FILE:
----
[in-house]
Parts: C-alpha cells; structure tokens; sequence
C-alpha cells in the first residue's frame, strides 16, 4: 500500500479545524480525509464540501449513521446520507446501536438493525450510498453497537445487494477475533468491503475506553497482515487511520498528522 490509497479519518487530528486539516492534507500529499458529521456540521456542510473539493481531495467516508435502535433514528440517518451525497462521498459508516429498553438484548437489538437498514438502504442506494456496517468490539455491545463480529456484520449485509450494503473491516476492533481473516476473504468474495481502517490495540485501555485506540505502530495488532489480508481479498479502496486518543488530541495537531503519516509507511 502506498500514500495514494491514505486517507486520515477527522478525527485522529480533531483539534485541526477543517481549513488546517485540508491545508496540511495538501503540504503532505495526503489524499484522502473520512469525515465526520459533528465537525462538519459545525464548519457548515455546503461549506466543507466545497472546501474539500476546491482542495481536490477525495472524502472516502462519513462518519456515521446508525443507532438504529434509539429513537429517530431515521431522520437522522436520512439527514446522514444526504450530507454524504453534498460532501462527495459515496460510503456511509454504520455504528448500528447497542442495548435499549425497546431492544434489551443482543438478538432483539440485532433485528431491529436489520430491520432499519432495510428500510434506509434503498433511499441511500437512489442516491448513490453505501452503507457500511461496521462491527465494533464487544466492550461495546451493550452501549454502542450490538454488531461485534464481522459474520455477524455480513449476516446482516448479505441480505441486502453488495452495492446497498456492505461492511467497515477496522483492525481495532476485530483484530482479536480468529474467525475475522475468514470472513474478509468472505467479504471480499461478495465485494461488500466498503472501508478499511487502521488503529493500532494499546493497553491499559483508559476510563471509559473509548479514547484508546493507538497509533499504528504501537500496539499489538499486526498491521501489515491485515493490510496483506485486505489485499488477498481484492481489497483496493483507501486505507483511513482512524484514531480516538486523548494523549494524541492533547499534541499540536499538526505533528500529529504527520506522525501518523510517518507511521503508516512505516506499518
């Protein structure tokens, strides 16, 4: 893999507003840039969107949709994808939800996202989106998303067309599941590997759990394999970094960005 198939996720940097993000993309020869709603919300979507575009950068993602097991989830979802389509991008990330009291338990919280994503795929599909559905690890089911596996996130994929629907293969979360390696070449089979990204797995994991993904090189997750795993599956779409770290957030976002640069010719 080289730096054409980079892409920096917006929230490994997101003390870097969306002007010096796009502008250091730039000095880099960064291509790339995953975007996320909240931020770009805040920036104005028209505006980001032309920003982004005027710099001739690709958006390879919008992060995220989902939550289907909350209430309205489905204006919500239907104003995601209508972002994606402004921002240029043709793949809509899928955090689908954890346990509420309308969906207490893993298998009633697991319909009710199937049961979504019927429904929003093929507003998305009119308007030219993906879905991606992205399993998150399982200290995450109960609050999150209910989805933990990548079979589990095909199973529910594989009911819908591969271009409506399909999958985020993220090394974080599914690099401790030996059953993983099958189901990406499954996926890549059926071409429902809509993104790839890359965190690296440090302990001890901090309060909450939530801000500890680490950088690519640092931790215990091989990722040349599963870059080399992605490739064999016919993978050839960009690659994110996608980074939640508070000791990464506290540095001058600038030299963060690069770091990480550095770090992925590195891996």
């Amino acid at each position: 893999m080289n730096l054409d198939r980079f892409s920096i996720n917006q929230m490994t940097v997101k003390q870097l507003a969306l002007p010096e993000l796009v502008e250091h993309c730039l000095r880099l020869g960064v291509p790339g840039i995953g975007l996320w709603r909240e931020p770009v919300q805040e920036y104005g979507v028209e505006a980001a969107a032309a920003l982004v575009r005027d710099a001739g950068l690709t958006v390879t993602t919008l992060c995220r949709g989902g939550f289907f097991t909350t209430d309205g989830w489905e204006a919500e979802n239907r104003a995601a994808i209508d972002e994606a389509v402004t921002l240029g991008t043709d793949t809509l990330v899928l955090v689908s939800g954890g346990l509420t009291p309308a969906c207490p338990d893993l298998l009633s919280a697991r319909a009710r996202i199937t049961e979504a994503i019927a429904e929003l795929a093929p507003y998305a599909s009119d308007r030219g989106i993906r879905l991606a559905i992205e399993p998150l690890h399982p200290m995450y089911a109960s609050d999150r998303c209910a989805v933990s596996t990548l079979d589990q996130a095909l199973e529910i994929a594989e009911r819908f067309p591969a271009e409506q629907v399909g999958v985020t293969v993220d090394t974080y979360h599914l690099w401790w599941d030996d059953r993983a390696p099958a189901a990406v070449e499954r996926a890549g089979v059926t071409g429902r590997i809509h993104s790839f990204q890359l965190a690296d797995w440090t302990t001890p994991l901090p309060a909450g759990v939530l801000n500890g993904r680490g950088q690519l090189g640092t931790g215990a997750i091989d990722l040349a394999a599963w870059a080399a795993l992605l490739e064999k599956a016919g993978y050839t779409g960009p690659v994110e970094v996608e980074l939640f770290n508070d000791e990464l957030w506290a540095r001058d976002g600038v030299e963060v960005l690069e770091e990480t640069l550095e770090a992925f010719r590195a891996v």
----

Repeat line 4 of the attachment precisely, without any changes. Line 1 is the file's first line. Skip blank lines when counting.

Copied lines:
């Protein structure tokens, strides 16, 4: 893999507003840039969107949709994808939800996202989106998303067309599941590997759990394999970094960005 198939996720940097993000993309020869709603919300979507575009950068993602097991989830979802389509991008990330009291338990919280994503795929599909559905690890089911596996996130994929629907293969979360390696070449089979990204797995994991993904090189997750795993599956779409770290957030976002640069010719 080289730096054409980079892409920096917006929230490994997101003390870097969306002007010096796009502008250091730039000095880099960064291509790339995953975007996320909240931020770009805040920036104005028209505006980001032309920003982004005027710099001739690709958006390879919008992060995220989902939550289907909350209430309205489905204006919500239907104003995601209508972002994606402004921002240029043709793949809509899928955090689908954890346990509420309308969906207490893993298998009633697991319909009710199937049961979504019927429904929003093929507003998305009119308007030219993906879905991606992205399993998150399982200290995450109960609050999150209910989805933990990548079979589990095909199973529910594989009911819908591969271009409506399909999958985020993220090394974080599914690099401790030996059953993983099958189901990406499954996926890549059926071409429902809509993104790839890359965190690296440090302990001890901090309060909450939530801000500890680490950088690519640092931790215990091989990722040349599963870059080399992605490739064999016919993978050839960009690659994110996608980074939640508070000791990464506290540095001058600038030299963060690069770091990480550095770090992925590195891996």